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Reminders for National Small Business Week

The Internal Revenue Service has issued a few reminders to small business owners to go along with this week’s observance of National Small Business Week.

The occasion has been used for some 50 years to recognize the contributions of America’s entrepreneurs and small business owners.

The IRS reminds small businesses that recent changes in the tax code have lowered the backup withholding tax rate four points to 24 percent, and the withholding rate usually applied to bonuses and other supplemental wages to 22 percent. 

Backup Withholding

Under a key change made by the Tax Cuts and Jobs Act (TCJA) enacted in December 2017, the backup withholding tax rate dropped from 28 percent to 24 percent, effective Jan. 1, 2018. Backup withholding applies in various situations, including when a taxpayer fails to supply their correct taxpayer identification number (TIN) to a payer. Usually, a TIN is a Social Security number (SSN), but in some instances, it can be an employer identification number (EIN), individual taxpayer identification number (ITIN) or adoption taxpayer identification number (ATIN). Backup withholding also applies, following notification by the IRS, where a taxpayer under-reported interest or dividend income on their federal income tax return.

For more information on Backup Withholding, IRS Publication 1281, Backup Withholding for Missing and Incorrect Name/TINS, is available on the IRS website. It’s designed help any employer who’s required to impose backup withholding on their payees. Among other things, the publication features answers to more than 30 frequently asked questions.

Payees may be subject to backup withholding if they:

  • Fail to give a TIN,
  • Give an incorrect TIN,
  • Supply a TIN in an improper manner,
  • Under-report interest or dividends on their income tax return, or
  • Fail to certify that they’re not subject to backup withholding for under-reporting of interest and dividends.

In order to stop backup withholding, the employee has to correct any issues that caused the action in the first place. This could include giving the correct TIN to the employer, resolving under-reported income and paying the amount owed, or filing a missing return.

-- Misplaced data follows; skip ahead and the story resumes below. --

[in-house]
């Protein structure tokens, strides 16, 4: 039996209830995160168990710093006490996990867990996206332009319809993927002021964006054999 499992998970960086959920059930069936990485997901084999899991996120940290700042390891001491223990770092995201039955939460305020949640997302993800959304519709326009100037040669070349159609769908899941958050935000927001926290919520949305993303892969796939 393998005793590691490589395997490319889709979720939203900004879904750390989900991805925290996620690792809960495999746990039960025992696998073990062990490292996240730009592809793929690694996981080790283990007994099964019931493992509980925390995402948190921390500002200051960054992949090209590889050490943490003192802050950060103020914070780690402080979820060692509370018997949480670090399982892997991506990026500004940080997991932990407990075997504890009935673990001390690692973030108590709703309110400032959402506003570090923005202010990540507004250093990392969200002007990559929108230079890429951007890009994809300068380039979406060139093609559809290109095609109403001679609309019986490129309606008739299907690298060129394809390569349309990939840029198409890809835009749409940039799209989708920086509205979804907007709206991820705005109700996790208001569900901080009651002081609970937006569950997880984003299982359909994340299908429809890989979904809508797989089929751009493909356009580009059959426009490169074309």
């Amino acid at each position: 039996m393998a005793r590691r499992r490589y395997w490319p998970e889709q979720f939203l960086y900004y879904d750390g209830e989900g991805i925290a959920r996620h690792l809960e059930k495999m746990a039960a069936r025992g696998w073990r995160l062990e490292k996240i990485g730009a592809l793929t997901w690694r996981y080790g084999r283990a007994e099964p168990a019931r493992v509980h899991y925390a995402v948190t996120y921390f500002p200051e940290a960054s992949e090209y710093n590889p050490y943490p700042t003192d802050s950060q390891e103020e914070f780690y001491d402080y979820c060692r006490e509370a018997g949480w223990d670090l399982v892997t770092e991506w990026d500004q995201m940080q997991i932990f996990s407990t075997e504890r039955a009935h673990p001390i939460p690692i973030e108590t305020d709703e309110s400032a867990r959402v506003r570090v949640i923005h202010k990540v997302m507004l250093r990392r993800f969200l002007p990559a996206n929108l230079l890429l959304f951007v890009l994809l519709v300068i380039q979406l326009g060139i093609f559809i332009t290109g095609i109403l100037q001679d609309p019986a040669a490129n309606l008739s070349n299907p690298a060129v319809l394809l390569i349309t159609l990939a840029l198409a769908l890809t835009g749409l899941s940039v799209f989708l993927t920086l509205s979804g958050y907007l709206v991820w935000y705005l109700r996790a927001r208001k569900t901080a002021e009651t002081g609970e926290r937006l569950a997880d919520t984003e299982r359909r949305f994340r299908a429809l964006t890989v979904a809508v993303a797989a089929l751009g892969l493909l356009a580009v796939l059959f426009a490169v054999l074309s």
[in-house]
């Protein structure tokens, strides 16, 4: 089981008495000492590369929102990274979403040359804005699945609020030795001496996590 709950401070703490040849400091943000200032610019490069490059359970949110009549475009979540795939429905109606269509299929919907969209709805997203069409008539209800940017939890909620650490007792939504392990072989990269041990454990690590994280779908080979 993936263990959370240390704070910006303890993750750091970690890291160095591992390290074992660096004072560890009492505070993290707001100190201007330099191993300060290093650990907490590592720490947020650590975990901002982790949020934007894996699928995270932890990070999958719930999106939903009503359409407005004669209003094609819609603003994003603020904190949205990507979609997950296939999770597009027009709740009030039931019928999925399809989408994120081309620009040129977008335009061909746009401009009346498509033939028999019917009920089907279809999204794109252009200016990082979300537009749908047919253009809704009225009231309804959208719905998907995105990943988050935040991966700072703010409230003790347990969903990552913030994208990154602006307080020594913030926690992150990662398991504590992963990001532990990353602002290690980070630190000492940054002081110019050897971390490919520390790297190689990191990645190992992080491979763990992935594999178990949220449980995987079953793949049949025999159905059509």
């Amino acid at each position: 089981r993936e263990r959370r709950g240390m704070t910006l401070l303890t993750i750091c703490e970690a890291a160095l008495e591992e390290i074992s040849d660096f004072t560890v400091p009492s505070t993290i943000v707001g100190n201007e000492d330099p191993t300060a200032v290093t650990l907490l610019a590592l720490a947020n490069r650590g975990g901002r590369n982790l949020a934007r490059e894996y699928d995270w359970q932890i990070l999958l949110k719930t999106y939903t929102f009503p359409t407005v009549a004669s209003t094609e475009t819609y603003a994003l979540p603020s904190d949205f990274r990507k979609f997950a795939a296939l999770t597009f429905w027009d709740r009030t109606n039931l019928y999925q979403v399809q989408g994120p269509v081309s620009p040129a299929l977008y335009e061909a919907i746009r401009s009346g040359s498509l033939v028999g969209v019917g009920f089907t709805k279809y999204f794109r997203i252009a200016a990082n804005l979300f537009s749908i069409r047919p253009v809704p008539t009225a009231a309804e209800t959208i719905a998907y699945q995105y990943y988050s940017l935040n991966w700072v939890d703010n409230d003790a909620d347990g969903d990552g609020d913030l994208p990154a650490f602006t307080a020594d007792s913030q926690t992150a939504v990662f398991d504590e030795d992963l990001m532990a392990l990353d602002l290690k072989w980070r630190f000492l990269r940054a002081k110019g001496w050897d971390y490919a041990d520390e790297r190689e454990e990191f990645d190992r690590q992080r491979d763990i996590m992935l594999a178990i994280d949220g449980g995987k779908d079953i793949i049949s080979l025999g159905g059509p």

Three resources are available: Publication 505, Tax Withholding and Estimated Tax, Publication 1335, Backup Withholding Questions and Answers, and the IRS’ Backup Withholding page online.

Bonuses and Supplemental Wages

The new tax legislation also lowered withholding rates applicable to bonuses, back wages, payments for accumulated leave and other supplemental wages. While most of these will be withheld at 22 percent now, payments exceeding $1 million will continue to be withheld at 37 percent.

Publication 15, Employer’s Tax Guide, has details.

Time for a Paycheck Checkup?

The IRS recommends employees do a paycheck checkup, using the Withholding Calculator on IRS.gov.  That’s also prudent for someone who has a sideline business but still gets wages from another employer – or a business owner, such as a corporate officer, who gets wages from their business.

The easiest way to do a Paycheck Checkup is to use the online Withholding Calculator. Then, based on its recommendations, fill out and submit a new Form W-4. In many instances, this means claiming fewer withholding allowances or having an extra flat-dollar amount withheld from an employee’s pay.  
       
Taxpayers who itemized in the past who now choose to take advantage of the increased standard deduction, as well as two-wage-earner households, employees with non-wage sources of income and those with complex tax situations, are at most risk of having too little tax withheld from their pay. Boosting tax withholding as early as possible in 2019 is the best way to head off another tax-time surprise next year. Anyone who had an important life change, such as getting married, getting divorced, buying a home or having a baby should also consider a Paycheck Checkup.

Bob Williams

Forget genes; I’ve got words in my DNA. Communication has been part of who I am nearly all my life. From a long career in radio news to another one in newspapers – and a University of Georgia journalism degree sandwiched between the two – language has been my life. I’ve also been fortunate to have learned the tax business from the ground up here at Drake, starting with 1040.com online forms some years ago before moving on to work on the Web. In all things tax-ish, we aim to give you tools you can use.

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